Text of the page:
• Join over 1.2 million students every month
  • Accelerate your learning by 29%
  • Unlimited access from just £6.99 per month

Goldeneye: how does the pre-credit sequence keep us watching?

Extracts from this document...


The film Golden Eye (1995) is a well known film. Martin Campbell, the director uses many techniques such as death defying stunts, villains, attractive Bond girls, exotic locations, and sarcastic humour to create an exciting action film. Even though the audience all know that MI6's finest agent James Bond will escape near death, save the day and bed the girl, we all return to watch the next mission. Goldeneye fulfils all of the audience's expectations by exploring all the music, camera angles and shots that Campbell uses I intend to show that Goldeneye is one of the most exciting Bond films available. At the start of the film, the audience sees a black screen with white spotlights coming from the left hand side. The spotlights are in the middle of the screen, then leaving the at the right hand side. Bond walks into the gun barrel and faces the camera and shoots his gun. It has a white and black back ground until he shoots his gun when it becomes red. This creates the illusion of blood falling down the screen. The barrel shakes from side to side before the whole image becomes one whole searchlight. ...read more.


He also uses a close up of the person's eyes and the harness. This shows something is going to happen, and because of the close up of the harness, the audience know he is going to jump. This has an effect on the audience because they don't know how high he is going to jump from, and they don't know where from. At this point the audience should be wondering what going to happen next. Bond breaks into the weapons facility before descending from the air vent of a toilet and knocking a guard out. He cracks a joke "beg your pardon, I forgot to knock" to keep the audience watching and carries on as nothing has actually happened. We then see a different man come on the screen holding a gun to the other man's head. The man holding the gun says "you're late". The audience are confused with what is going on but they realise that it is 006 and 007. They go into the weapons base, and Bond sets a bomb to go of in the next six minutes. They go to get out but there is an alarm that goes off so they have to find an exit. ...read more.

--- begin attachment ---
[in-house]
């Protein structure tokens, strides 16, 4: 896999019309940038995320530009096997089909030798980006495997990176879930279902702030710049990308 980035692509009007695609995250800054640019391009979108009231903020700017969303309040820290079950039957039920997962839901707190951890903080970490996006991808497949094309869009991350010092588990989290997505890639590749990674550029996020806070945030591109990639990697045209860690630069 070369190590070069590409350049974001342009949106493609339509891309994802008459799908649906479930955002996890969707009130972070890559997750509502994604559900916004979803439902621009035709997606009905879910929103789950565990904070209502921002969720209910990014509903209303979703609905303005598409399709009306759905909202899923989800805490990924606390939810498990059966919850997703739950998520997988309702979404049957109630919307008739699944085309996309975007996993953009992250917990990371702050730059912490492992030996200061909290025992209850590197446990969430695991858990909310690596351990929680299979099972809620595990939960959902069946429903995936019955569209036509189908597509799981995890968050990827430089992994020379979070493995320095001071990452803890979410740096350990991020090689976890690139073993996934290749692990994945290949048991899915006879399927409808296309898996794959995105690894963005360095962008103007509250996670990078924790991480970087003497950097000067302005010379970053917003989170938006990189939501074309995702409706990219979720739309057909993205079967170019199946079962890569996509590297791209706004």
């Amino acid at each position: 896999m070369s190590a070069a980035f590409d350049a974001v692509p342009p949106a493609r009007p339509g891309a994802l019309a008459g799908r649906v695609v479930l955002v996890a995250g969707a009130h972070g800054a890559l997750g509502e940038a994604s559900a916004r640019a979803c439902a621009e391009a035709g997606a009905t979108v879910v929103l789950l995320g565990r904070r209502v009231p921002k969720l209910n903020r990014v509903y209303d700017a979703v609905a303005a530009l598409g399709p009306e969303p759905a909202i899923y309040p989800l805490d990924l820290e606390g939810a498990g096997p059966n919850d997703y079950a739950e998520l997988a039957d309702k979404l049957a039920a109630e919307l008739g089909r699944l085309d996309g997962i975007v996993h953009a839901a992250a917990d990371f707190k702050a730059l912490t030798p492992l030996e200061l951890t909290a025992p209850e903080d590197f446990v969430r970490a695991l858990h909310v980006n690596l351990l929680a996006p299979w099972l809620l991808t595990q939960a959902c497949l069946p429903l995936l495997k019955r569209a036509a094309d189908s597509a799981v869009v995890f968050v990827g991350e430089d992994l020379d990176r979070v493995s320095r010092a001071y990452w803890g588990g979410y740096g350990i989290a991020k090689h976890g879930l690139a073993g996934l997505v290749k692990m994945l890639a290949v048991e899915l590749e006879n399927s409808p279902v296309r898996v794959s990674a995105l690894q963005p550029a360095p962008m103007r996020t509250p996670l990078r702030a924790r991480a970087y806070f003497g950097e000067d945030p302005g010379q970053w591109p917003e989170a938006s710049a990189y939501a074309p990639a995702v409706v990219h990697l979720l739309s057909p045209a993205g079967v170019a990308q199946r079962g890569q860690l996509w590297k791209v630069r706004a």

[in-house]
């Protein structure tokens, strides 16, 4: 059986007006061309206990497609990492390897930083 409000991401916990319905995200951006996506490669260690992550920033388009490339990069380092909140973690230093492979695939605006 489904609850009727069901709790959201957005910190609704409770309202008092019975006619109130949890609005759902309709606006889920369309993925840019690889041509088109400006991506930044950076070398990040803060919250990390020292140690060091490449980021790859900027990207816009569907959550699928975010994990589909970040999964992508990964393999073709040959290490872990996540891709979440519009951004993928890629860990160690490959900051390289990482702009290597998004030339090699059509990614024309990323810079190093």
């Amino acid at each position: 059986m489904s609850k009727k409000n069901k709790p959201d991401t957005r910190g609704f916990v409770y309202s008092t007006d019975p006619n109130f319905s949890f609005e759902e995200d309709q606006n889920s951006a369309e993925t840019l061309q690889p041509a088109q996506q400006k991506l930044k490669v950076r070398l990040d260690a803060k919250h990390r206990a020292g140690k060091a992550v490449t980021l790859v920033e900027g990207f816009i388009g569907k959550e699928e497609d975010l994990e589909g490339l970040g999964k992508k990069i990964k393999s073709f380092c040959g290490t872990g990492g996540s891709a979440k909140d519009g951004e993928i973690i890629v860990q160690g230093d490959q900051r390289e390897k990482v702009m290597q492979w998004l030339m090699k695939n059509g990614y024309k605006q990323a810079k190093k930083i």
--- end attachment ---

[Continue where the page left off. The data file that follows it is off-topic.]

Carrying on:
Bond escaping from the Russians grabs the audience's attention. He knocks someone off a motorbike and chases after the plane, he gets back in the plane but it falls of a cliff. Martin Campbell uses a close up off Bonds eyes and the joystick. He does this so you can see the pressure that is on Bond and how hard it is to move the joystick. Bond manages to move the joy stick before the plane crashes. The audience is relieved that Bond has escaped once again from a tricky situation. Martin Campbell uses a high camera angle so we can see how steep the cliff is and uses a low one so we can see the plane coming down. The director keeps us watching by building our tension up and then dropping it. Conclusion The pre-credit sequence is a really exciting part of the film. I think it is a really successful and it makes the audience want to carry on watching the rest of the film. Martin Campbell is a great director for the James Bond films. Goldeneye is one of the most popular films that he has directed. This film builds up your tension and then drops it, just like a rollercoaster. Pierce Brosnan plays James Bond in this film, I think he suits this part very well. ...read more.